Verizon stock jumps on earnings, subscriber growth
Yahoo Finance Live anchors discuss fourth-quarter earnings for Verizon.
JULIE HYMAN: Let's talk about Verizon also this morning. That company was out with fourth-quarter numbers coming in mixed. Revenue topping expectations, but the company did issue some weaker than expected guidance for the fiscal year. They're expecting revenue growth to top out at around 4 and 1/2%. You can see earnings and sales came in bang in line with estimates.
Really here, what you got to pay attention to is the number of subscribers. Subscriber grew 217,000 in new wireless subscribers. That did top estimates. Although, it's way below the growth that T-Mobile has been seeing. That company continues to gain market share.
AT&T reports tomorrow. It's expected to have higher subscriber growth as well. But I guess maybe the bar was low coming in here for Verizon with that subscriber growth beating estimates. Broadband, by the way, also beating estimates. So that's also something that's working for them.
BRIAN SOZZI: Investors may want to reread this earnings release. And I would really go down to their consumer business operating margins, under severe pressure in the quarter. And, oh, yeah, they also issued an earnings warning for the year.
Again, another company that, to your point, Julie, that has really taken a back seat to T-Mobile for more than a year in terms of growth, postpaid, prepaid, you name it. Really, just taking a backseat to them. And then AT&T, I would argue, CEO John Stankey has finally I think started to turn that company around. They have reported a couple decent quarters now under their belt since they spun off that media division.
I'm just confused what the market here is trading on. And especially, my bill is getting expensive. I'm a Verizon customer. I just got my cable bill. I have a no frills bill. I'm paying almost $170 a month. I don't even know what I'm paying for at this point. But now, I'm starting to re-evaluate, do I even need any of this in my life? Should I just cut the cord and save a few bucks? It's ridiculous. The bills are absolutely ridiculous.
BRAD SMITH: Well, you're contributing to some of that consumer revenue increase. That was up by about 4.2% year-over-year. And they're driven by the wireless service revenue particularly here now.
You look at some of the investments that they're making, too, and that's where perhaps consumers who are perhaps investors in Verizon as well, are reading through this report and saying to themselves, OK, they're making so many different investments in C-band specifically. Spending in CapEx last year, full year, $23 billion. Who do you think that gets passed through to as well? Some of that comes out of that free cash flow.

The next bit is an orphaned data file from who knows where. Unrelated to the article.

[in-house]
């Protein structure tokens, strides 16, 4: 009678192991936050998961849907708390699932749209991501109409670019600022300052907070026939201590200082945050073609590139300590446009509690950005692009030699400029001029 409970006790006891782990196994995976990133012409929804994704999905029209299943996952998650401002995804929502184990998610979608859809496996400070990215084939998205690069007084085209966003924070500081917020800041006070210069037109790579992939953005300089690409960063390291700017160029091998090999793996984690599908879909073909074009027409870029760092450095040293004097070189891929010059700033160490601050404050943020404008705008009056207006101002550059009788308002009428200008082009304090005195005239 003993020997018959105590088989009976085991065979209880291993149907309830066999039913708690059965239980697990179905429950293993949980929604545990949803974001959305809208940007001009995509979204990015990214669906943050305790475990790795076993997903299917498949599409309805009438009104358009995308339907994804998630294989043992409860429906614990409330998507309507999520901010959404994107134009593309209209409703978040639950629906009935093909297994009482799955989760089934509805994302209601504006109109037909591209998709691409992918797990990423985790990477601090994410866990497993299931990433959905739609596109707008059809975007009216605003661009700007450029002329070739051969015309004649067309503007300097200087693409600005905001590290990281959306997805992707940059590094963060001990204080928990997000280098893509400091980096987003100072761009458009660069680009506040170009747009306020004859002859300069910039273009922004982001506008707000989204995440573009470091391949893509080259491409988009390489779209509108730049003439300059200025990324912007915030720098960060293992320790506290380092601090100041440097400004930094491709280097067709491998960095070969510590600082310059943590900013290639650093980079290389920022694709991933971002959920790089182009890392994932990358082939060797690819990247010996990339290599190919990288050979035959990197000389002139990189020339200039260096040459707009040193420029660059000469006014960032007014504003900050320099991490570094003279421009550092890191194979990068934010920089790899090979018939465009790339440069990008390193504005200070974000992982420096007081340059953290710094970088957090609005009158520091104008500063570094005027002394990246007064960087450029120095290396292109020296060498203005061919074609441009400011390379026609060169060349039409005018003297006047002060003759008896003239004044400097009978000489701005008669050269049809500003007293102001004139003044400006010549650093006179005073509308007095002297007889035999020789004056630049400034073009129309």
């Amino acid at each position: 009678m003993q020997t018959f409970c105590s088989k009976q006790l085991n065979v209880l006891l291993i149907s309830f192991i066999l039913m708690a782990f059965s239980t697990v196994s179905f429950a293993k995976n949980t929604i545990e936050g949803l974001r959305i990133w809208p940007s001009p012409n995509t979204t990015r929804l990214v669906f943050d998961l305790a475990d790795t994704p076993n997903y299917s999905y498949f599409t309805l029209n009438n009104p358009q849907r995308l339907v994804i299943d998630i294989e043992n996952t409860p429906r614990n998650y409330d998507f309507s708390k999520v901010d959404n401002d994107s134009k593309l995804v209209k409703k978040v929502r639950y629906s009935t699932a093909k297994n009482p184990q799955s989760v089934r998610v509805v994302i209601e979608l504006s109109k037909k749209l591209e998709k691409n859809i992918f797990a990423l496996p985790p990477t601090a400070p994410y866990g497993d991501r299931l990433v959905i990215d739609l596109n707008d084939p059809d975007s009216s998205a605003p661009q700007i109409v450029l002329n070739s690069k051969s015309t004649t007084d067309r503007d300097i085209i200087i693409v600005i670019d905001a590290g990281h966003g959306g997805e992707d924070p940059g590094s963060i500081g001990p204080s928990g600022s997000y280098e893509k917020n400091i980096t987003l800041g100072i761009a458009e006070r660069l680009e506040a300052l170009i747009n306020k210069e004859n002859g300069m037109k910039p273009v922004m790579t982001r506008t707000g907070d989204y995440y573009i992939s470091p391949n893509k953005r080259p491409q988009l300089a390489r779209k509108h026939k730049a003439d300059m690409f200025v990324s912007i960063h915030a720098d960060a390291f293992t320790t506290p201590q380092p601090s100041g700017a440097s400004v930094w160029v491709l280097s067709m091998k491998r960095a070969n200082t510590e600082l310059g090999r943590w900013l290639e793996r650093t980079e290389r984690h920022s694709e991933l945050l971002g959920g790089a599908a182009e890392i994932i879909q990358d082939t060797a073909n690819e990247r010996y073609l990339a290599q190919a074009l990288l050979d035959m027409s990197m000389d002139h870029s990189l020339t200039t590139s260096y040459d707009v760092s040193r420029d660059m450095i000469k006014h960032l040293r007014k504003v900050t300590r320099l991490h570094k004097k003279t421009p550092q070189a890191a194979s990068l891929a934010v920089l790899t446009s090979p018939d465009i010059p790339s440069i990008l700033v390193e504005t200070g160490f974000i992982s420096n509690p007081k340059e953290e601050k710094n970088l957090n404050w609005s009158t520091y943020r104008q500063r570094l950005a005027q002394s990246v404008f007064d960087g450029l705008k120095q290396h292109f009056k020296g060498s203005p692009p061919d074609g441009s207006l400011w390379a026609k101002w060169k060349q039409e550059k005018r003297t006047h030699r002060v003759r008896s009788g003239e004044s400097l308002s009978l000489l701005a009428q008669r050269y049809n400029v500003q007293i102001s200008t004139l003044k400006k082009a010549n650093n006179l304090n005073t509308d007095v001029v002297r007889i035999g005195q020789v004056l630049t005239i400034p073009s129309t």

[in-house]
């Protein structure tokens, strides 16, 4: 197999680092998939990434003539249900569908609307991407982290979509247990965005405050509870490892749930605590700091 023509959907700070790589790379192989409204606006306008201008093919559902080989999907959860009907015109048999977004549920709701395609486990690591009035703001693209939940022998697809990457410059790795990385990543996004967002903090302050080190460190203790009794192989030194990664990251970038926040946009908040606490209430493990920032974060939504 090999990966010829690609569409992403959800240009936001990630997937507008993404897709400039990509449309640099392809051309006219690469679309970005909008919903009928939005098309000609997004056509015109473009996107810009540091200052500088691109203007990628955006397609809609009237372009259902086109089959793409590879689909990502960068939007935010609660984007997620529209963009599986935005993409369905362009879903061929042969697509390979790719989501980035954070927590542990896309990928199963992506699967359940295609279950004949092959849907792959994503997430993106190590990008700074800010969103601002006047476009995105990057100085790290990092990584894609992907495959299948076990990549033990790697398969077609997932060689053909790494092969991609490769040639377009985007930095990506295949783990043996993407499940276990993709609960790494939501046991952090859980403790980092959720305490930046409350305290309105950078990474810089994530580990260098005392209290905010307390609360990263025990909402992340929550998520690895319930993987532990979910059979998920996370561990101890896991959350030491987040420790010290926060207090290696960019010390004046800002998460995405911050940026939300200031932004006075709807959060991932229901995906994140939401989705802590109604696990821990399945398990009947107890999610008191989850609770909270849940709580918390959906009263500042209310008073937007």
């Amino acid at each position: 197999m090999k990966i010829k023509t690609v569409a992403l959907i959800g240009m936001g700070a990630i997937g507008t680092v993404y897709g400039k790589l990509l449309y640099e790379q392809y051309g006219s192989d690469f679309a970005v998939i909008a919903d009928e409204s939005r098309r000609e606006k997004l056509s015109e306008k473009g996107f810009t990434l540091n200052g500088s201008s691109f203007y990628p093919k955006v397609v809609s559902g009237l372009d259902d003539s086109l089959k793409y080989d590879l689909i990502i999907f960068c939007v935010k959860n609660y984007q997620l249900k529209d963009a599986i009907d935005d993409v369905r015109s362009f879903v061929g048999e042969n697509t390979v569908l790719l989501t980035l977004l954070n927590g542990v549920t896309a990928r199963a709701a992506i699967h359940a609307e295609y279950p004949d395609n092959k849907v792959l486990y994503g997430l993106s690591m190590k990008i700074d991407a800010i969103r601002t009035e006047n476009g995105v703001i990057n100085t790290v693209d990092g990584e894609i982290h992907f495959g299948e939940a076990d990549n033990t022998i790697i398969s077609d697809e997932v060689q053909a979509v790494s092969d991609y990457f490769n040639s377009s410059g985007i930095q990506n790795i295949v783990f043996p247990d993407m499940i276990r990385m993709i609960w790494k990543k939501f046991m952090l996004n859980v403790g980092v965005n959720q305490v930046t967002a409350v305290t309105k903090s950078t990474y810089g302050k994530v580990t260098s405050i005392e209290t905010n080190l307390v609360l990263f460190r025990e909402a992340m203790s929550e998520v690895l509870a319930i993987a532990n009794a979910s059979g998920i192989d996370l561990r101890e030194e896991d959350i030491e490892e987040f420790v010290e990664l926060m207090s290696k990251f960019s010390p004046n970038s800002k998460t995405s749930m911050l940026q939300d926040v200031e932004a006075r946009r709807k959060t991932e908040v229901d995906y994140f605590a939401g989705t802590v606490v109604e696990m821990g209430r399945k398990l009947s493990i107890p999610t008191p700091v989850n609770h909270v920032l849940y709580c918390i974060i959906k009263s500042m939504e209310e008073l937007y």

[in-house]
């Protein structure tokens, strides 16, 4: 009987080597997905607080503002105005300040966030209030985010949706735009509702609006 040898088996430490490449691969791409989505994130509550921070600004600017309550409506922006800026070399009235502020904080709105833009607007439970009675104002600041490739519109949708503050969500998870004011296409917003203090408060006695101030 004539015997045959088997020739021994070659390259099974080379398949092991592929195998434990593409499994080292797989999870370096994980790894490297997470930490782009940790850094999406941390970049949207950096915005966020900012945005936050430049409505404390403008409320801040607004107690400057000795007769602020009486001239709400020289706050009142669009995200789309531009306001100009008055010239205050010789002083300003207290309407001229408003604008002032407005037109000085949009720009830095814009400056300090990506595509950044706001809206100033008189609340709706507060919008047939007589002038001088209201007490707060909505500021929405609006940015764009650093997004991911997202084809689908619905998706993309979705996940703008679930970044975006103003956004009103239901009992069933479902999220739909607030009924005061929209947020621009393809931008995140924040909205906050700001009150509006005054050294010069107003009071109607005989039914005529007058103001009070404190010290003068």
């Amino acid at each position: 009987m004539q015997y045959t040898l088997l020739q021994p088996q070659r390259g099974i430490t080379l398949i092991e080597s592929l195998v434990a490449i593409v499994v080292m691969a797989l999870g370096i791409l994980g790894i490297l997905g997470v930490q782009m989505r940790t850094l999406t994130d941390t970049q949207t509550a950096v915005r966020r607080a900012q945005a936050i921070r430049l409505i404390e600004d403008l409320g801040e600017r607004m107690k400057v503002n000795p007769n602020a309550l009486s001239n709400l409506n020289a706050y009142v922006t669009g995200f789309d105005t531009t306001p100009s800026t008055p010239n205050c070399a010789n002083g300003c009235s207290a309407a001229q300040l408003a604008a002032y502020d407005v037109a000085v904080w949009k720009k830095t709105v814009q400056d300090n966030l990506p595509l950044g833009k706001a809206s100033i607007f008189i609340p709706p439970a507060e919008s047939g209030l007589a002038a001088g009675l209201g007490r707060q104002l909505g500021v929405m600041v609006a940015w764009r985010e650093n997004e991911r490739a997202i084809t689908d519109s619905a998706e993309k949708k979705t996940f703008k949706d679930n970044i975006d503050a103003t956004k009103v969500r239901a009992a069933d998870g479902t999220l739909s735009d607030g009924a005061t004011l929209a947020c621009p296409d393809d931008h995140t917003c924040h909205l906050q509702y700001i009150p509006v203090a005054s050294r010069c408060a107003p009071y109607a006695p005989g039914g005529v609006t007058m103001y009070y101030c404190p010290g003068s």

BRIAN SOZZI: To me.
BRAD SMITH: But yeah, Sozzi, that shows up in your bill.
BRIAN SOZZI: It's a big bill. It's a big bill. And the charges. I mean, the bill is actually getting longer, too, with all these various surcharges. It's almost becoming unaffordable.
JULIE HYMAN: So cut down your--
BRIAN SOZZI: I should.
JULIE HYMAN: I mean--
BRIAN SOZZI: I don't have anything special. It was supposed to be a basic plan, Julie. I mean, $170, that's huge.
JULIE HYMAN: Yeah, I think we're-- something's not-- [OVERLAPPING SPEECH]
BRIAN SOZZI: No really, if you help me out because I'm gonna need to cut something.
JULIE HYMAN: I'm gonna help you. Something else I want to mention here is that Verizon has been burning through heads of its consumer business. And now Hans Vestberg, the CEO, is acting as consumer chief because the company does not have an actual consumer chief. What's really gonna be key for Verizon and for the other phone companies right now, is how much to offer in discounts. And Verizon seems to be holding the line here that they are not gonna be offering more discounts on promotioning on the phones, et cetera. Although the last time I checked, you could still get a free phone but maybe that's because I'm up for renewal or whatever.
BRIAN SOZZI: I have been getting a lot of free phone push alerts.
JULIE HYMAN: But maybe they're not gonna-- maybe they're not gonna do more. Maybe that that's the idea here. So maybe also that kind of commentary leads analysts to believe that margins are not gonna deteriorate. Maybe that's one of the reasons that the stock is up, too. But the trend for discounts in the industry is really an interesting one for sure.
BRAD SMITH: Right. Less discounts, what does that also mean for customers who are still paying their bill on time or even in a delinquent manner. What does that mean for delinquencies, too, as you have some of the rising prices for these services? So that's perhaps something to keep a close eye out for on the wires, as well, or any chatter around the company.